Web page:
Also, the Logic App builder isn't very intuitive at times. For example, after the List Records action that retrieves records from CRM, I added a For Each block using the drop-down menu, but the only option to loop through was the return value from the HTTP action, not the CRM records retrieved. It turns out that a For Each is automatically provided for the retrieval of CRM records, but this wasn't clear.
But enough complaining, I got this example working fairly quickly -- faster than it would've taken coding a cloud or Windows service app, and it has the benefit of being able to use other Logic App connectors if needed. Hopefully you can use this example as a starting point to build out similar functionality.
For a growing list of other ways to use Microsoft Azure with Dynamics CRM, see
Contact me at Altriva (email@example.com) if you have questions or want to talk about having Altriva implement something like this for your organization.
Example 2: Use an Azure Logic App to Alert when a System Job fails
: Query the Dynamics CRM Online system job records every 2 hours and, for those with a "Failed" status, send an e-mail to the admin with the details of each failed job. Process a maximum of 10 records.
: There are various ways to monitor (poll) CRM for new and updated records, including custom SDK-based code, recurring workflow execution tools, etc. Azure Logic Apps provides yet another way to do this. But Logic Apps is especially useful if you also need to utilize any of its 50+ connectors. For example, in the solution presented below, I utilized the Office 365 Email connector but could've also written the CRM records to a database, queue or other type of storage or SaaS service. Using Logic Apps opens up far more possibilities, when needed, than the workflow tool built-in to CRM.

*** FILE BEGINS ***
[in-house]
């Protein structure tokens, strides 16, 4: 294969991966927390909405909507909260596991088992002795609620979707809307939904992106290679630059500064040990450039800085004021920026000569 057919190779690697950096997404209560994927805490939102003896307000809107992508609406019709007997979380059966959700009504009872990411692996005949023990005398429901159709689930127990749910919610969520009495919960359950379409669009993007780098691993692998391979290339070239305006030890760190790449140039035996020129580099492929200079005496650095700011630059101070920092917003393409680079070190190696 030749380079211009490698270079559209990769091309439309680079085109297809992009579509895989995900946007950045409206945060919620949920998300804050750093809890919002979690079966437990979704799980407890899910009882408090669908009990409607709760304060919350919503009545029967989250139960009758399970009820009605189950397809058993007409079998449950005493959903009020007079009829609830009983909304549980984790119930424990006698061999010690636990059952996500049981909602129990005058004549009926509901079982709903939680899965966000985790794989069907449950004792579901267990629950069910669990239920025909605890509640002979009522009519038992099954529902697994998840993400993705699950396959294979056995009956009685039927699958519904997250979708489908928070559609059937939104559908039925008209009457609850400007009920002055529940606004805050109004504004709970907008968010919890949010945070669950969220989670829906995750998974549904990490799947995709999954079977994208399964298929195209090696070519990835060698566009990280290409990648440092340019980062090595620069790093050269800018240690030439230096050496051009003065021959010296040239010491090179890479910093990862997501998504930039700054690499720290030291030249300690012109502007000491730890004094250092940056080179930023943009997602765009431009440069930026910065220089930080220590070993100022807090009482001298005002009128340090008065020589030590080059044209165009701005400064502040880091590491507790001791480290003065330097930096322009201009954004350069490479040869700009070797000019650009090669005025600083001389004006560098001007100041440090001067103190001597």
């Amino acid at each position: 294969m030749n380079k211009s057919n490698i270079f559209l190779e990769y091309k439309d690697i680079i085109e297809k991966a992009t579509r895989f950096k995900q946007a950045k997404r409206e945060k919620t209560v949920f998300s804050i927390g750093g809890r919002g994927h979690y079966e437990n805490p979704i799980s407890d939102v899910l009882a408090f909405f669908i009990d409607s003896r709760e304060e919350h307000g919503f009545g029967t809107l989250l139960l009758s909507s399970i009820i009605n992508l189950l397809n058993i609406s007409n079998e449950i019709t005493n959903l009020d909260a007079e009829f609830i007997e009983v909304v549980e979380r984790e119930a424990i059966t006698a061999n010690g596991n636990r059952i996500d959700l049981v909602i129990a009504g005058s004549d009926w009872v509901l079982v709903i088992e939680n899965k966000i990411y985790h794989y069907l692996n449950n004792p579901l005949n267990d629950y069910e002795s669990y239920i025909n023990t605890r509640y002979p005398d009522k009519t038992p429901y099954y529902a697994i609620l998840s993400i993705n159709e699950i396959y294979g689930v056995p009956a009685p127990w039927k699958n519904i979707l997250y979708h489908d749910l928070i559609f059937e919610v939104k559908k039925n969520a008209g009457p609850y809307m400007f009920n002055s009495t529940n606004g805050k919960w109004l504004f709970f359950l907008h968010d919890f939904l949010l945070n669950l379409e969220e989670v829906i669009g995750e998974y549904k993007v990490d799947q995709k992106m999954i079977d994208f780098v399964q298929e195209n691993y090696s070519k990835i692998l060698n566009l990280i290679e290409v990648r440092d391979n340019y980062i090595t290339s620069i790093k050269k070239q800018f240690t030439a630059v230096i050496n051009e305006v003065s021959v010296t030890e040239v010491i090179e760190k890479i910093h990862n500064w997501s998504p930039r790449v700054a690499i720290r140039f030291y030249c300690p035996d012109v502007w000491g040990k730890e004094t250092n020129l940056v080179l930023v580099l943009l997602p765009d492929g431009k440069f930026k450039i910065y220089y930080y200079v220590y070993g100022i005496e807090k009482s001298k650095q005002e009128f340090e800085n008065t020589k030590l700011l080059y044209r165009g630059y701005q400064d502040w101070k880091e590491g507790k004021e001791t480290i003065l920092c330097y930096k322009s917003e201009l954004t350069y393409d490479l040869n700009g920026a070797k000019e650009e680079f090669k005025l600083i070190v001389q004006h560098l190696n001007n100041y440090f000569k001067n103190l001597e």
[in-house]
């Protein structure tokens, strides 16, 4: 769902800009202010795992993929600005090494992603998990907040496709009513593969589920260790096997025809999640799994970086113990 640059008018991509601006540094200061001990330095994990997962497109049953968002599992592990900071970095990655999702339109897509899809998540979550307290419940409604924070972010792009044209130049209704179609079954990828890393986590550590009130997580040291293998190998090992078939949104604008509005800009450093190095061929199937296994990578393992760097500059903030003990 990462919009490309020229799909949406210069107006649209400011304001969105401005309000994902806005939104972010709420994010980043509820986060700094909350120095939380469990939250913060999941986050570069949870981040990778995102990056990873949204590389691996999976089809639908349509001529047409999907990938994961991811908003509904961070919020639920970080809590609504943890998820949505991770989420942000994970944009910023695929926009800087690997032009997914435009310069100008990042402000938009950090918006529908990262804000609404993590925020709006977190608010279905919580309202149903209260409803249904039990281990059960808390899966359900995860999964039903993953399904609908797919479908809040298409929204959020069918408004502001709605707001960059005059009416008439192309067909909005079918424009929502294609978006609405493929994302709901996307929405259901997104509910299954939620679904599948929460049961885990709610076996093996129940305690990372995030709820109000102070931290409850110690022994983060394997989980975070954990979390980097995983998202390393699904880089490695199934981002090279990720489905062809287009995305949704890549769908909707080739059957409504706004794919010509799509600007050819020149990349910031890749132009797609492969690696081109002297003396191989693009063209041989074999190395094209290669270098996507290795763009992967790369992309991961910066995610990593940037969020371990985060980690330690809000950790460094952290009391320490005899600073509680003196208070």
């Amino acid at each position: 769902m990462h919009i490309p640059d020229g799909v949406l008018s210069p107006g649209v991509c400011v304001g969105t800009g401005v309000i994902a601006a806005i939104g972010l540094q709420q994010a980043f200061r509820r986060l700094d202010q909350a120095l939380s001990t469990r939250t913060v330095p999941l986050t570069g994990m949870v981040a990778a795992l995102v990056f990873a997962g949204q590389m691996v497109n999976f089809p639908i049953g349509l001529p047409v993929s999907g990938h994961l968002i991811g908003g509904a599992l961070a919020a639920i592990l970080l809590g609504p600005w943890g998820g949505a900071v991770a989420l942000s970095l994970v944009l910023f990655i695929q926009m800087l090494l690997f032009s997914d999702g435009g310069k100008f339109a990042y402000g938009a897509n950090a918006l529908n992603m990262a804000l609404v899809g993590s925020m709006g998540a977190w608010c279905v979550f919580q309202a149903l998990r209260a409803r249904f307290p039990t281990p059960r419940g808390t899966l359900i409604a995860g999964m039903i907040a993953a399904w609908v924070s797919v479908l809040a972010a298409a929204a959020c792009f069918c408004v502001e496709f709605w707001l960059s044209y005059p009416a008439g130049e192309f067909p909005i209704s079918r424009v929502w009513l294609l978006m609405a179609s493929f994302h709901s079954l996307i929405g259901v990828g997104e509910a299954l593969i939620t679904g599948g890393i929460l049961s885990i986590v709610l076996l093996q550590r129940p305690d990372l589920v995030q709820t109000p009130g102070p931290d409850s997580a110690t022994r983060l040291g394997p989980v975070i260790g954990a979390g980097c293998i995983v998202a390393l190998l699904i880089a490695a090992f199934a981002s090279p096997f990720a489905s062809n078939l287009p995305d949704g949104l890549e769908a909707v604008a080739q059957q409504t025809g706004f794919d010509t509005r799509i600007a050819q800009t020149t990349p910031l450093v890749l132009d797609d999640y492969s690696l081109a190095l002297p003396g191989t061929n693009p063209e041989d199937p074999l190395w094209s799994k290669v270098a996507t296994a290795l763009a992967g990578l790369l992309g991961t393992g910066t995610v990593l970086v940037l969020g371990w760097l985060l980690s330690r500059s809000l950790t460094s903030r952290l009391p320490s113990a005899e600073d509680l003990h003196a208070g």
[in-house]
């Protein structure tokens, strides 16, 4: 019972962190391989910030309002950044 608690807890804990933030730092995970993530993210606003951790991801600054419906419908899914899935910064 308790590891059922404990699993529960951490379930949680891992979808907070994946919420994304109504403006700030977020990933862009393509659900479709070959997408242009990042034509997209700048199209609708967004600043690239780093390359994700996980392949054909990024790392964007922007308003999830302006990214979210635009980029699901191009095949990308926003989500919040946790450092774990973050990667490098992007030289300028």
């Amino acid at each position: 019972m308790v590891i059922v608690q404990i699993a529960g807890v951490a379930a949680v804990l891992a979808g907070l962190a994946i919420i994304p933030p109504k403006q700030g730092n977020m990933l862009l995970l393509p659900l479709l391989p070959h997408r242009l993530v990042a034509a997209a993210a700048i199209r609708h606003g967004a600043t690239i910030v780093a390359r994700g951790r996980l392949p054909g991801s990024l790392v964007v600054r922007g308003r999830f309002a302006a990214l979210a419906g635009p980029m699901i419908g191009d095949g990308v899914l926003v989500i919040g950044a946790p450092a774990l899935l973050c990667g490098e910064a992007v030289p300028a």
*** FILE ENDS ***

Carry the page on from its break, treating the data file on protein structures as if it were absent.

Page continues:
This Logic App has four main components:
A recurrence trigger runs the app every 2 hours.
The HTTP action calls a web service to get back the date/time in UTC format that is two hours in the past. This is needed to pass to the "List records" action.
The List Records action queries Dynamics CRM Online for AsyncOperation records that meet the criteria shown in the Filter Query. The OData filter statement uses the date/time that was retrieved in step 2. The "key-body-output" from the HTTP GET is used to inject the date/time two hours in the past into the query filter. Note that id 31 is the "Failed" status code for a system job record.
The For Each block sends an e-mail using the Office 365 E-mail connector.
As with the first example on this page, I ran into one quirk with Logic Apps that I had to overcome by going into the Logic Apps "Code view". For the "Send an email" step, I wanted to include the system job name in the subject and body of the email. But the Logic Apps designer didn't present "name" as an option. So I went into the code view and replaced one of the available fields with "name" and it accepted it as a valid CRM field. So, it might be necessary at times to modify a Logic App definition in the code view, but hopefully Microsoft will eliminate most of the need to do so.
Example 3: Azure Logic App to Report on Neglected Dynamics 365 (CRM) Cases
View this solution here: